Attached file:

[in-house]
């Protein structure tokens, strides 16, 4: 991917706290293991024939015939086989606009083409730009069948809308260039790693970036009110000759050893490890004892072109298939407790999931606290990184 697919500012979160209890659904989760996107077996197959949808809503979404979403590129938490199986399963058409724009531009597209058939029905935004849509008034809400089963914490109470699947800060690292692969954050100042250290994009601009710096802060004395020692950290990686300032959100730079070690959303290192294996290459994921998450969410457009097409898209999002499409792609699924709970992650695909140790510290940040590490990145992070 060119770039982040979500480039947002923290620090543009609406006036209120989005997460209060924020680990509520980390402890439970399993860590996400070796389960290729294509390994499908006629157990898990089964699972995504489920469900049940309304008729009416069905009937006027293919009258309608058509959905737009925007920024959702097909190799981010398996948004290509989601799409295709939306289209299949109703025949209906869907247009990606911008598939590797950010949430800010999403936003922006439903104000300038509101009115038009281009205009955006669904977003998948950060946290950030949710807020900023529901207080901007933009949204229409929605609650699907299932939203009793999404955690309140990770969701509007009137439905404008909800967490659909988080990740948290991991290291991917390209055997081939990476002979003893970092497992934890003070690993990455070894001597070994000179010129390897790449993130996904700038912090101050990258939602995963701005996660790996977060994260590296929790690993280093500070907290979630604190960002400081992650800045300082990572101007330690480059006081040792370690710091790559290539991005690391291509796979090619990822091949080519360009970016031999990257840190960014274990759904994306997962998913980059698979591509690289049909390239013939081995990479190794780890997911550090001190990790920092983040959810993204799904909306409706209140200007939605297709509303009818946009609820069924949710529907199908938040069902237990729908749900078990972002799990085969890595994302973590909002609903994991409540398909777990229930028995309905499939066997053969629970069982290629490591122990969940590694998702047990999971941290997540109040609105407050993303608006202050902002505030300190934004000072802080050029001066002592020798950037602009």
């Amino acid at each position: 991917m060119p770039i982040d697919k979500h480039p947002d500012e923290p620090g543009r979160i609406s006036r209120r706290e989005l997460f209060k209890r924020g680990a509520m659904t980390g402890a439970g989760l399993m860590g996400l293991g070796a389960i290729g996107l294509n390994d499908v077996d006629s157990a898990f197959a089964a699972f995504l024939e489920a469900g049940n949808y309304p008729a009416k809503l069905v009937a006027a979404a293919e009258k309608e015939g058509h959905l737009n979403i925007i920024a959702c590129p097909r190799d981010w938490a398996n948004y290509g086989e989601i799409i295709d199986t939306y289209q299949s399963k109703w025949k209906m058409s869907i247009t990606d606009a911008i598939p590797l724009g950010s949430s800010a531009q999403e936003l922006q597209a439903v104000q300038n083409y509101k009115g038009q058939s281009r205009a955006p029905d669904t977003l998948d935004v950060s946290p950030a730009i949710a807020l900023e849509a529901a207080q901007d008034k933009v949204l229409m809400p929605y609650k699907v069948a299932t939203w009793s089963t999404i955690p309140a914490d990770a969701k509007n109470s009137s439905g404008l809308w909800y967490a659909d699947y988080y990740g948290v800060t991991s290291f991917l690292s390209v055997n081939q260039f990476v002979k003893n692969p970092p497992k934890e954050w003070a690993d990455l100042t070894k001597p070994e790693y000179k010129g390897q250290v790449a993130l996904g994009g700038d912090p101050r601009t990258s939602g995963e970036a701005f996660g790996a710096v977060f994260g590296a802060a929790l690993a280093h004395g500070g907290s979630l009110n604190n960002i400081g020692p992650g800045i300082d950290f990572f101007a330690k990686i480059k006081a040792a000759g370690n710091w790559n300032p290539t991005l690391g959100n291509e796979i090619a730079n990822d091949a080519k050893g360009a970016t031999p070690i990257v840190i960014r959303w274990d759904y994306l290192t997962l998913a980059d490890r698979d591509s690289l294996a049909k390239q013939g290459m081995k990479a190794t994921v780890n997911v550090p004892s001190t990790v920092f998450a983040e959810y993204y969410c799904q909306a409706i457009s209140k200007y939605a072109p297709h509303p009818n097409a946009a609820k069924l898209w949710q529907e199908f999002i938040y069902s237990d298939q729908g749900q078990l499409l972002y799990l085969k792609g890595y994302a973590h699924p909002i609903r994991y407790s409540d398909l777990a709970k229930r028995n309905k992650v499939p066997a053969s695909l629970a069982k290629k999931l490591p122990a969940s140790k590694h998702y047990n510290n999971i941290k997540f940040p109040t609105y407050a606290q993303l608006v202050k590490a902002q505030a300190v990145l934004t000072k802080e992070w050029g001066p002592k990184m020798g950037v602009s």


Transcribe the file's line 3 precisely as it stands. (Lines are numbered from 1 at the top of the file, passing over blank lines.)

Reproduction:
């Amino acid at each position: 991917m060119p770039i982040d697919k979500h480039p947002d500012e923290p620090g543009r979160i609406s006036r209120r706290e989005l997460f209060k209890r924020g680990a509520m659904t980390g402890a439970g989760l399993m860590g996400l293991g070796a389960i290729g996107l294509n390994d499908v077996d006629s157990a898990f197959a089964a699972f995504l024939e489920a469900g049940n949808y309304p008729a009416k809503l069905v009937a006027a979404a293919e009258k309608e015939g058509h959905l737009n979403i925007i920024a959702c590129p097909r190799d981010w938490a398996n948004y290509g086989e989601i799409i295709d199986t939306y289209q299949s399963k109703w025949k209906m058409s869907i247009t990606d606009a911008i598939p590797l724009g950010s949430s800010a531009q999403e936003l922006q597209a439903v104000q300038n083409y509101k009115g038009q058939s281009r205009a955006p029905d669904t977003l998948d935004v950060s946290p950030a730009i949710a807020l900023e849509a529901a207080q901007d008034k933009v949204l229409m809400p929605y609650k699907v069948a299932t939203w009793s089963t999404i955690p309140a914490d990770a969701k509007n109470s009137s439905g404008l809308w909800y967490a659909d699947y988080y990740g948290v800060t991991s290291f991917l690292s390209v055997n081939q260039f990476v002979k003893n692969p970092p497992k934890e954050w003070a690993d990455l100042t070894k001597p070994e790693y000179k010129g390897q250290v790449a993130l996904g994009g700038d912090p101050r601009t990258s939602g995963e970036a701005f996660g790996a710096v977060f994260g590296a802060a929790l690993a280093h004395g500070g907290s979630l009110n604190n960002i400081g020692p992650g800045i300082d950290f990572f101007a330690k990686i480059k006081a040792a000759g370690n710091w790559n300032p290539t991005l690391g959100n291509e796979i090619a730079n990822d091949a080519k050893g360009a970016t031999p070690i990257v840190i960014r959303w274990d759904y994306l290192t997962l998913a980059d490890r698979d591509s690289l294996a049909k390239q013939g290459m081995k990479a190794t994921v780890n997911v550090p004892s001190t990790v920092f998450a983040e959810y993204y969410c799904q909306a409706i457009s209140k200007y939605a072109p297709h509303p009818n097409a946009a609820k069924l898209w949710q529907e199908f999002i938040y069902s237990d298939q729908g749900q078990l499409l972002y799990l085969k792609g890595y994302a973590h699924p909002i609903r994991y407790s409540d398909l777990a709970k229930r028995n309905k992650v499939p066997a053969s695909l629970a069982k290629k999931l490591p122990a969940s140790k590694h998702y047990n510290n999971i941290k997540f940040p109040t609105y407050a606290q993303l608006v202050k590490a902002q505030a300190v990145l934004t000072k802080e992070w050029g001066p002592k990184m020798g950037v602009s």